Lower demand for law firms’ services is also being driven by a decreased appetite for costly litigation and developing technology which performs more cost effectively commodity type legal work.[ii]. The most common reasons for moving work in house is more control over costs and increased efficiency.[iii] In a 2015 survey of over 300 in-house counsel from 22 industries over 47% of the companies surveyed reported an increase in the number of law department lawyers employed.[iv]
Larger Business Trends Lead to a Less of an Appetite for Litigation and a Push for More Cost Effective Service Delivery
General Counsel manage their departments in tandem with the overall goals of the business. Unresolved legal issues can have a negative impact on a company’s stock price and reserves set aside for lengthy litigation could be deployed for other business activities. Accordingly, there is an ongoing trend of companies settling earlier than before, and being more open to pursue alternatives to expensive and drawn out courtroom trials.[v] Also, the increased cost of conducting complex litigation due to e-discovery, is also causing companies to think twice about how hard and how long they want to fight.
Since the great recession many law firms have become adept at trimming administrative overhead costs but seem to forget that corporate law departments are corporate overhead. In a 2013 survey of 238 managing partners and law firm chairs, over 44 percent indicated that their firms had taken steps to improve the cost effectiveness of legal service delivery, mostly in the form of changing project staffing models to include part-time and contract lawyers and outsourcing an increasing number of non-lawyer functions at their firms. [vi] Alternative service providers in the legal arena cover functions such as discovery management, document creation, dispute resolution alternatives to litigation, and talent management services. Legal process out sourcing (LPO) through alternative service providers has a predicted growth of 30% in 2015 and it is estimated that there is currently $20 billion of outsourceable legal work in the U.S. legal marketplace.[vii] It is estimated that the LPO market has only captured 5.5% or $1 billon of the estimated $437billion U.S. legal market.[viii]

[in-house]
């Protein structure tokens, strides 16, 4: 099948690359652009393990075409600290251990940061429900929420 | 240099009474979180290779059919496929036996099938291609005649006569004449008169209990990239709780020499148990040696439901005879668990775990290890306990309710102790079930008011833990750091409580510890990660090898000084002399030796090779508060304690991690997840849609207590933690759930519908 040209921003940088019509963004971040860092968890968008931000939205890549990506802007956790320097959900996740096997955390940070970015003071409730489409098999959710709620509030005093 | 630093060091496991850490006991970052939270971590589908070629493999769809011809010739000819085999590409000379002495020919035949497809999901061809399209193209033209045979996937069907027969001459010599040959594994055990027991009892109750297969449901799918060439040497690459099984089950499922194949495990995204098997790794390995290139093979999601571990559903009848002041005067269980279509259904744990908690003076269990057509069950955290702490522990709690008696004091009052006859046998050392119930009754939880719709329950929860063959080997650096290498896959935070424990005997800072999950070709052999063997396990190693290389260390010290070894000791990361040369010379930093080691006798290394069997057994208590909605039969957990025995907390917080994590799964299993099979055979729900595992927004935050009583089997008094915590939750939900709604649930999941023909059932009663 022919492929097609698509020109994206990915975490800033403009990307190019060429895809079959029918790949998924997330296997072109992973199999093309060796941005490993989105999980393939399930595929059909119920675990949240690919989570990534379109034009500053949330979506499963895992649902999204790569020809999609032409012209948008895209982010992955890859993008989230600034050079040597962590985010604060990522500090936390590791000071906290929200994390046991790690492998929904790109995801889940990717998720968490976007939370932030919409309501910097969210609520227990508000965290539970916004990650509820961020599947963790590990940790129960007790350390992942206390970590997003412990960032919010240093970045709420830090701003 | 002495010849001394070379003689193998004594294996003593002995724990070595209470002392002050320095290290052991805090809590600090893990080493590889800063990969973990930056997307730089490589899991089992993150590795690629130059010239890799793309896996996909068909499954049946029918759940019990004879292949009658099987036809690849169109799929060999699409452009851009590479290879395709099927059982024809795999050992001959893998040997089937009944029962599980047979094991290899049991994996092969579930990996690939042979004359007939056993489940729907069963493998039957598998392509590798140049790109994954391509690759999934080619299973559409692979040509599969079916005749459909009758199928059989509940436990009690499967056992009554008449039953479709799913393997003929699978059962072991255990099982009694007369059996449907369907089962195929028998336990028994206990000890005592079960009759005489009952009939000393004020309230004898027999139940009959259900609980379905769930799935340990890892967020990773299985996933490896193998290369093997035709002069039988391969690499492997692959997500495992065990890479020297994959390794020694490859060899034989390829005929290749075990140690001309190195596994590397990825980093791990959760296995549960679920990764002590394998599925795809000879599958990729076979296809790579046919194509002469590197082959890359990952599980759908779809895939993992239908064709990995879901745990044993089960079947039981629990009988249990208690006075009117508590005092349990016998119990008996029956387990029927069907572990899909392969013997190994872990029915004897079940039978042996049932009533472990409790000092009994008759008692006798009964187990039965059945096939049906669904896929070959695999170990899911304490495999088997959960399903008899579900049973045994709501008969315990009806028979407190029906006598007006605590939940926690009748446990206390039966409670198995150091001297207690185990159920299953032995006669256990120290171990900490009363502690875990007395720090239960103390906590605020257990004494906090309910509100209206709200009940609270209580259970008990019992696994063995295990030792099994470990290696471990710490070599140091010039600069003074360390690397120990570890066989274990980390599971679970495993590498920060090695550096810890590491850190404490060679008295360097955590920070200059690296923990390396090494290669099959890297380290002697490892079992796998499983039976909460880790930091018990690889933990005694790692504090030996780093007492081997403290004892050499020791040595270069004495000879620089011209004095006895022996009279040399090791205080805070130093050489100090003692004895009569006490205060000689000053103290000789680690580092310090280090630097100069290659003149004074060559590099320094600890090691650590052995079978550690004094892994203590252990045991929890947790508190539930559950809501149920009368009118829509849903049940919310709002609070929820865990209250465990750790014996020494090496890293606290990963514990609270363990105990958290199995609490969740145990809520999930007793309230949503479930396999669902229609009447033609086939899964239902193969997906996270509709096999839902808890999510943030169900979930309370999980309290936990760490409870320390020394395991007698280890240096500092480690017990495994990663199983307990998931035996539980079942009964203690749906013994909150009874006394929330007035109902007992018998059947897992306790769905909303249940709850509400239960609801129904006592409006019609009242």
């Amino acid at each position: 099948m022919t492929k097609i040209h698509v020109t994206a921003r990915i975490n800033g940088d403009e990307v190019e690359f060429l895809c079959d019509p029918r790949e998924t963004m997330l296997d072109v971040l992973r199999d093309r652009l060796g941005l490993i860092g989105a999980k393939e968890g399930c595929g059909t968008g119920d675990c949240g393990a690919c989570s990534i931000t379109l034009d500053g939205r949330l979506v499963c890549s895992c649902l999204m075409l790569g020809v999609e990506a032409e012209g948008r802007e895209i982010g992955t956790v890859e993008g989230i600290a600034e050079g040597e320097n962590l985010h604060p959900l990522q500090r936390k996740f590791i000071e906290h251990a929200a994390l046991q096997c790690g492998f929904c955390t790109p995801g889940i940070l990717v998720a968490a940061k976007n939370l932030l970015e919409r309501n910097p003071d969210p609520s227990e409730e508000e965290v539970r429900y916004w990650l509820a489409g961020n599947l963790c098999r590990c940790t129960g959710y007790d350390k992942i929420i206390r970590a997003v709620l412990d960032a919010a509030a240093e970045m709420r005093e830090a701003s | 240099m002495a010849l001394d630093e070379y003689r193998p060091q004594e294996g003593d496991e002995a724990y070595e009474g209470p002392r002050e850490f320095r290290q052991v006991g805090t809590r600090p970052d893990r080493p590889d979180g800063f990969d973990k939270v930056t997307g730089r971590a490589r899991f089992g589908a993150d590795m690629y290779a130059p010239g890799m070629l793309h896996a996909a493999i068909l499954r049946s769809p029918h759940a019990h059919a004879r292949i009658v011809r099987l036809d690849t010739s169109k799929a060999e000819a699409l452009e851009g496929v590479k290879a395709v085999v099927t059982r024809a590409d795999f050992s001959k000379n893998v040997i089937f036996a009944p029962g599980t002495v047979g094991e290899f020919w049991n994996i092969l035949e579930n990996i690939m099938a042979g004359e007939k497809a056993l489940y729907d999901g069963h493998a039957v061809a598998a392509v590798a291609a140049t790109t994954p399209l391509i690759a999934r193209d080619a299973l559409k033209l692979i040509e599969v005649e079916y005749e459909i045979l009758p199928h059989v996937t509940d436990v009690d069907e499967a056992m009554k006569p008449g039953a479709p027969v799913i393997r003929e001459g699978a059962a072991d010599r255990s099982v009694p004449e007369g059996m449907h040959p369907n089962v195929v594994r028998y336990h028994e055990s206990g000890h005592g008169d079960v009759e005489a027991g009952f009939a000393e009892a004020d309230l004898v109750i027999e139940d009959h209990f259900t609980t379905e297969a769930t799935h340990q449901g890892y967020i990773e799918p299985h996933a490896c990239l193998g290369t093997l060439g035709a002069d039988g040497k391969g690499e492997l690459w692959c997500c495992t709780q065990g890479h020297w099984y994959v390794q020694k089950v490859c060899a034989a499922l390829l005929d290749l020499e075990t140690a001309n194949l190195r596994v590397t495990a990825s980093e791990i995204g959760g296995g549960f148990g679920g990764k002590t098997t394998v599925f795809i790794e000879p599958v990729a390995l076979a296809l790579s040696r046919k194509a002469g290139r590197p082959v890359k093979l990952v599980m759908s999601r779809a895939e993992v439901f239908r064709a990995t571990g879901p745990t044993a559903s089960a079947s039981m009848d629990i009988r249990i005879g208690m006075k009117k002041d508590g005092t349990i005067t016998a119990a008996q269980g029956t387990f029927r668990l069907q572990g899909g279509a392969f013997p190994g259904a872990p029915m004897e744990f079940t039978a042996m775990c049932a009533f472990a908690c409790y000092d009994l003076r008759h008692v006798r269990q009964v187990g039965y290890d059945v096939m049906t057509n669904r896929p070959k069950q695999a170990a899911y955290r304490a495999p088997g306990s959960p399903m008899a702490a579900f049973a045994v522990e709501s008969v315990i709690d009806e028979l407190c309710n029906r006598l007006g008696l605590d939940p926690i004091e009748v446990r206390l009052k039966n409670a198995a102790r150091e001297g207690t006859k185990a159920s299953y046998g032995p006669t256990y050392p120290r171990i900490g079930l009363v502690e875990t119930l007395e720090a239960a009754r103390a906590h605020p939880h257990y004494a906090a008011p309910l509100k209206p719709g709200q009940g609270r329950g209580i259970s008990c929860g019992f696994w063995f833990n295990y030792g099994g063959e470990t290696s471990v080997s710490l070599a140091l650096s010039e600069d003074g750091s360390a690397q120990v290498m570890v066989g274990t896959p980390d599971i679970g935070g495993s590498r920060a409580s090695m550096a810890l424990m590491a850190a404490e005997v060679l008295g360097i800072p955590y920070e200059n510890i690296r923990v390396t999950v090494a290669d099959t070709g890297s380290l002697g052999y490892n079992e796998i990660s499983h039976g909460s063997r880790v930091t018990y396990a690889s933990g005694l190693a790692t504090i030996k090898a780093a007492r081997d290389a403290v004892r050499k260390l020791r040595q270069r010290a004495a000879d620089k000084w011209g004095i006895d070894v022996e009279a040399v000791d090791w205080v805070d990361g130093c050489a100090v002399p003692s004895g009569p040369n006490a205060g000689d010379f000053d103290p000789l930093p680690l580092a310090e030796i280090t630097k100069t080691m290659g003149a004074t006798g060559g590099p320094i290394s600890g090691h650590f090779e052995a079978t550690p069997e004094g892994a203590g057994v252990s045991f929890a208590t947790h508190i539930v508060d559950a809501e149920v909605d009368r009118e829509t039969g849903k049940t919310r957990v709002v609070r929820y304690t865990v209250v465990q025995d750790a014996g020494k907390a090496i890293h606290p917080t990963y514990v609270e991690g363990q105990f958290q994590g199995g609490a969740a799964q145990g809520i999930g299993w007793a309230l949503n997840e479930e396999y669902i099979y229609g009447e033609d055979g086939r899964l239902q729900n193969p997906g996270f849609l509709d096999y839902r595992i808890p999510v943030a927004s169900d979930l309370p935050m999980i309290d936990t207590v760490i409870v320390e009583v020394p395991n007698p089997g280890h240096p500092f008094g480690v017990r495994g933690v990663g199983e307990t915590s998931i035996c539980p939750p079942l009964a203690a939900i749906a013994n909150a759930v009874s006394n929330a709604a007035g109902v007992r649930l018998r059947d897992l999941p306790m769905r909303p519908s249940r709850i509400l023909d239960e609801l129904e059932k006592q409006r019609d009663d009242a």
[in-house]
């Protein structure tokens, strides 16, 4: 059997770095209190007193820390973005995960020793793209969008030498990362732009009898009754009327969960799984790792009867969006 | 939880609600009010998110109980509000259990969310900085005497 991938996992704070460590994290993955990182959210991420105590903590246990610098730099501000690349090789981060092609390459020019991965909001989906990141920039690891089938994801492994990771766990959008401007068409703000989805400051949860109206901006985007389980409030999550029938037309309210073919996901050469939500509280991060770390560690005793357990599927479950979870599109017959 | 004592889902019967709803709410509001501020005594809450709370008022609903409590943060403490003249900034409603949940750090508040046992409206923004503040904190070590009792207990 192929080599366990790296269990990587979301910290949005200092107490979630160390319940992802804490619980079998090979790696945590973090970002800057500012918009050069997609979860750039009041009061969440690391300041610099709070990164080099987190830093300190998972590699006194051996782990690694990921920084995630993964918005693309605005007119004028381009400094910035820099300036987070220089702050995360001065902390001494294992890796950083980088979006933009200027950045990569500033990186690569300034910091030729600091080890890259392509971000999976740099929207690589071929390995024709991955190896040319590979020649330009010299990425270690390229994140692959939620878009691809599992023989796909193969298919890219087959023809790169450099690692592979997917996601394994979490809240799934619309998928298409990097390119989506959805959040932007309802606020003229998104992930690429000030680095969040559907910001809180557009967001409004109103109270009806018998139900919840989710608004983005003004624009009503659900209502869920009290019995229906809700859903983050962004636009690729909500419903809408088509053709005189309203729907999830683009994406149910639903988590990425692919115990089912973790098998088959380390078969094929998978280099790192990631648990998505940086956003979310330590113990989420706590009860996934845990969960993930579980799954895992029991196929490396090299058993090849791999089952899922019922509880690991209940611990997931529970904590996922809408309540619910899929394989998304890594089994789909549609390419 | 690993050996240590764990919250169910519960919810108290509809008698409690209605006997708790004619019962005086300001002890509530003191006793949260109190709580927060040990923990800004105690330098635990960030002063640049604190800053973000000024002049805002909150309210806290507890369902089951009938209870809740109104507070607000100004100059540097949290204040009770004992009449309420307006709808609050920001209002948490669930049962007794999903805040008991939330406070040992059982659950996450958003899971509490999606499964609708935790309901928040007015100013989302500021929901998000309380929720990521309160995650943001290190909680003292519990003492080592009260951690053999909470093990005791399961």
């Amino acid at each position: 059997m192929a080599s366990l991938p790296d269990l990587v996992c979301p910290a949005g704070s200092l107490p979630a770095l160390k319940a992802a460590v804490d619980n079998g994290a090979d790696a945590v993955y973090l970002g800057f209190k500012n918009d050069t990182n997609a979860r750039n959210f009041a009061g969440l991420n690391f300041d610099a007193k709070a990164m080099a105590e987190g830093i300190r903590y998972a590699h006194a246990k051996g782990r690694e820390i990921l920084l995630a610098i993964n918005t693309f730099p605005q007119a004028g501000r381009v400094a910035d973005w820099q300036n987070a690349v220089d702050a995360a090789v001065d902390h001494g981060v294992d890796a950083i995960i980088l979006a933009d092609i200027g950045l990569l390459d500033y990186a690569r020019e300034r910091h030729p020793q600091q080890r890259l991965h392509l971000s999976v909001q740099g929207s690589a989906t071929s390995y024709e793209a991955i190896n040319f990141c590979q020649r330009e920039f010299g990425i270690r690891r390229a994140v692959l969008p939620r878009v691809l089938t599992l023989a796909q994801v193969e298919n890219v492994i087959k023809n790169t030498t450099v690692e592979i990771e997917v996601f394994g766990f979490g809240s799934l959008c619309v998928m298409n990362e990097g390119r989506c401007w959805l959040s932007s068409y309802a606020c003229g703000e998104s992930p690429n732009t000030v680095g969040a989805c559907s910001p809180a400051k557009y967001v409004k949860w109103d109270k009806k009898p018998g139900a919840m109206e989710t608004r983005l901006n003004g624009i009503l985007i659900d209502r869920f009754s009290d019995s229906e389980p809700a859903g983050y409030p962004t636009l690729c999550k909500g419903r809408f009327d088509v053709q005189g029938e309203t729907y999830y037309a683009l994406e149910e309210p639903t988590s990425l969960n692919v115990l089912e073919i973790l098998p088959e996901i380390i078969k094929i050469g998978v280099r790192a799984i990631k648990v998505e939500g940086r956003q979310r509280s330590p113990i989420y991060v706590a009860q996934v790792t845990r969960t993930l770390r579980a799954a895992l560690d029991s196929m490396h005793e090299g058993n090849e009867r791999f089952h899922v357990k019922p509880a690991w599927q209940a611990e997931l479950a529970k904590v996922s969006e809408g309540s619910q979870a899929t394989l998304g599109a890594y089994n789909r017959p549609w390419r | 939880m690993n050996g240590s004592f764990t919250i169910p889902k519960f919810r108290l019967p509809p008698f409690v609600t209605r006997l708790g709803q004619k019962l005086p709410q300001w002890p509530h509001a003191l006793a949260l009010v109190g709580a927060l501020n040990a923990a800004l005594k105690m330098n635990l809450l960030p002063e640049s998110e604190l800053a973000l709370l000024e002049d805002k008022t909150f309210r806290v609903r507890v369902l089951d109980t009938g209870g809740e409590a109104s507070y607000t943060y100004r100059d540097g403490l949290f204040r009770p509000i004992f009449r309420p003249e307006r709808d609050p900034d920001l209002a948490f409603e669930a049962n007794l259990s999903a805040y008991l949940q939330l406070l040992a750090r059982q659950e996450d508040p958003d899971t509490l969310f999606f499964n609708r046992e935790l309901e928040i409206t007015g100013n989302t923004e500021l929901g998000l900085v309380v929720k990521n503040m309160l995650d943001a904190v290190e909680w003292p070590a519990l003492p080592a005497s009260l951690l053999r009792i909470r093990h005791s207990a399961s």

Practice Areas Where Demand Is Consistent or Growing for Law Firms
While businesses may have less of appetite for costly litigation, demand remains strong in certain areas due to more domestic regulatory investigations and U.S. lead examinations stemming from cross-border activities. [ix] In a survey released this month, 48% of law departments predicted an increase in regulatory work in the next year.[x] Other growth practice areas include: Intellectual Property/Patent; Cybersecurity/Data Privacy; Bankruptcy; Healthcare/Pharmaceutical, Financial Services and Mergers/Acquisitions. [xi]
Common Features of Underperforming Law Firms in Today’s Marketplace